£20,000 Compensation in 2022 for Former Steel Worker with Bladder Cancer

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Simon Rosser

Personal Injury & Disease Litigation Solicitor

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After working at a steel company for 20 years until 2001, Andy sadly developed bladder cancer in 2013. See how we managed to secure £20,000 in compensation for him after he claimed against his former employer.

In the 1980s and 1990s, Andy was employed at the Port Talbot Steelworks under British Steel/Corus, subsequently acquired by the world-renowned TATA Steel. He held a pivotal position primarily stationed within the coke plant—an area fraught with occupational hazards. The coke plant involved the production of coke, a grey, hardened, coal-derived fuel obtained by heating coal in the absence of air through a process known as coking.

This method entailed baking coal in an airless kiln or furnace, resulting in a porous substance free from impurities found in raw coal. Andy spent 6 out of his 8-hour shifts working in this fume-intensive environment, where he was stationed at the top of the ‘battery’ of the coke oven.

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What was the risk?

The combustion of coal within the coke ovens produced fumes containing polycyclic aromatic hydrocarbons, benzene and other carcinogenic substances such as aromatic amines; and it is well recognised that these substances are dangerous and can cause bladder cancer, but there were less studies and knowledge around this in the 1980s when compared to now.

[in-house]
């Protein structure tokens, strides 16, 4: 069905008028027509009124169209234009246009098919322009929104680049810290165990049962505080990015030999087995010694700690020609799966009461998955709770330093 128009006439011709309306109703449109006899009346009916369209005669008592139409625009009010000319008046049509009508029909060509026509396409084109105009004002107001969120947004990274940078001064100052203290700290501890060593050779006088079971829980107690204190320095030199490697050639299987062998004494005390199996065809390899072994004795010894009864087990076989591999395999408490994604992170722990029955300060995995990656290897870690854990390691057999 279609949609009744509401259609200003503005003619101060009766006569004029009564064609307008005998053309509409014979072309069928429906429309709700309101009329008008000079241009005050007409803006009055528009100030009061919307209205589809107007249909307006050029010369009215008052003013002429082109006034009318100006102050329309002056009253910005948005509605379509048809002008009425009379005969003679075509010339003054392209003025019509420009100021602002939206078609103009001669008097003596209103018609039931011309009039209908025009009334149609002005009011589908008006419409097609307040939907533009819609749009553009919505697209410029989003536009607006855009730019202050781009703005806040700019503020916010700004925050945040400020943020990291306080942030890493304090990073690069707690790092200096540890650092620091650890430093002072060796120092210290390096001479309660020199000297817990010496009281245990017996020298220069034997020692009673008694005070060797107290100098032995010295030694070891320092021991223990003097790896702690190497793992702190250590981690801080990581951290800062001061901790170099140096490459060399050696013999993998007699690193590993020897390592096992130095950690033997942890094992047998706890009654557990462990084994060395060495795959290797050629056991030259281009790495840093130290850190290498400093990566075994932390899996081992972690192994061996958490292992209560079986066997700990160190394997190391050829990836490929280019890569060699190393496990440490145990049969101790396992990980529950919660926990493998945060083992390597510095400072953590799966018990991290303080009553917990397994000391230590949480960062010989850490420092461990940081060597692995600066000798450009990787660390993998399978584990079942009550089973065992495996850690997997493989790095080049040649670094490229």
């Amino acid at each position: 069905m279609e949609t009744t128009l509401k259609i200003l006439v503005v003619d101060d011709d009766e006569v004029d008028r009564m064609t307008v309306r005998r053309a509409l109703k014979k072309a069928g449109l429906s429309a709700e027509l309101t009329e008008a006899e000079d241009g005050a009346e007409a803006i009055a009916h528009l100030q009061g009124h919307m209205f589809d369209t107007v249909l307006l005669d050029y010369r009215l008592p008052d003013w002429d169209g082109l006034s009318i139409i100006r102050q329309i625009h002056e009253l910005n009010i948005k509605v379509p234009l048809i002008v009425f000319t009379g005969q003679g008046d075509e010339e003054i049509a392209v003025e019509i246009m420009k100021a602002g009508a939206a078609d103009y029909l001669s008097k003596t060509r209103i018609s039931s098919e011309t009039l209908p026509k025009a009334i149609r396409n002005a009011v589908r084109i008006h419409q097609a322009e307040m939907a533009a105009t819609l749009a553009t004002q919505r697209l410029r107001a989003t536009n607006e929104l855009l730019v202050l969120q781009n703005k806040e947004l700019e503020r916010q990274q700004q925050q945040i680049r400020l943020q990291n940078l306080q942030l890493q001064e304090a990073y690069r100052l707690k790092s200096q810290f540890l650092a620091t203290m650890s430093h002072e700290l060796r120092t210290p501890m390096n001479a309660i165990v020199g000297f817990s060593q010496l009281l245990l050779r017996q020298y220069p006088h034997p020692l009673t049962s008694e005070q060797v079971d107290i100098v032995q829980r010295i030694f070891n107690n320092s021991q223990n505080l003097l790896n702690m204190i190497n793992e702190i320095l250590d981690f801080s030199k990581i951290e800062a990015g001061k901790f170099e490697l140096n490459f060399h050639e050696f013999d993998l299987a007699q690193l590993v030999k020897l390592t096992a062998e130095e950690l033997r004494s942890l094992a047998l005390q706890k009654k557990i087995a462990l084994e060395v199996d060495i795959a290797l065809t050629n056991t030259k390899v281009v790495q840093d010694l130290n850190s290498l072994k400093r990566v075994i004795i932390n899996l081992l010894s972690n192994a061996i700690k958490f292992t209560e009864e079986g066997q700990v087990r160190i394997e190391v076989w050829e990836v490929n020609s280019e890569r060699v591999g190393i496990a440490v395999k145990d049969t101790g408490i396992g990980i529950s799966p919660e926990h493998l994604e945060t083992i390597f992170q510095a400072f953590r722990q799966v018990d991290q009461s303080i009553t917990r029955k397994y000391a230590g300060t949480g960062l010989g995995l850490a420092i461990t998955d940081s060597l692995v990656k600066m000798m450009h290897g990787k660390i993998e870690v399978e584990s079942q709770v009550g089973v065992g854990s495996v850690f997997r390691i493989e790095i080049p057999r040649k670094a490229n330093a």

Carcinogenic substances and the health effects of coal mining and the products of combustion have been researched for many years in a number of studies, and anyone who works in this industry must ensure that their employers are properly equipped in the management of such chemicals.

Employer's Duty: Proper Handling of Hazardous Substances in the Workplace

As with all workplaces where work is being undertaken which involves the use of chemicals and products hazards to your health, Andy’s employer had a duty of care, to abide by the Control of Substances Hazardous to Health Regulations. When employers are negligent in not fulfilling  their duty of care, and don’t for example provide the correct safety equipment, training or guidelines, people can unfortunately develop serious health issues, such as asthma, asbestosis and work-related cancer; as was the case for Andy.

Regardless of whether you have just been diagnosed with a workplace illness or you have only just begun to suspect an existing illness you have been diagnosed with was caused by your work, our Industrial Disease Solicitors could help you claim compensation.

How Andy Was Exposed to Chemicals at Work

Though Andy’s employers offered PPE in the workplace, this was sadly not enough to protect him from hazards he faced. The personal protective equipment that was offered to Andy was in the form of an airstream helmet, a large visor and regulatory work clothes. Unfortunately, this equipment was faulty, meaning that Andy was still exposed to the dangerous carcinogenic fumes, which are what contributed to the bladder cancer that he was later diagnosed with.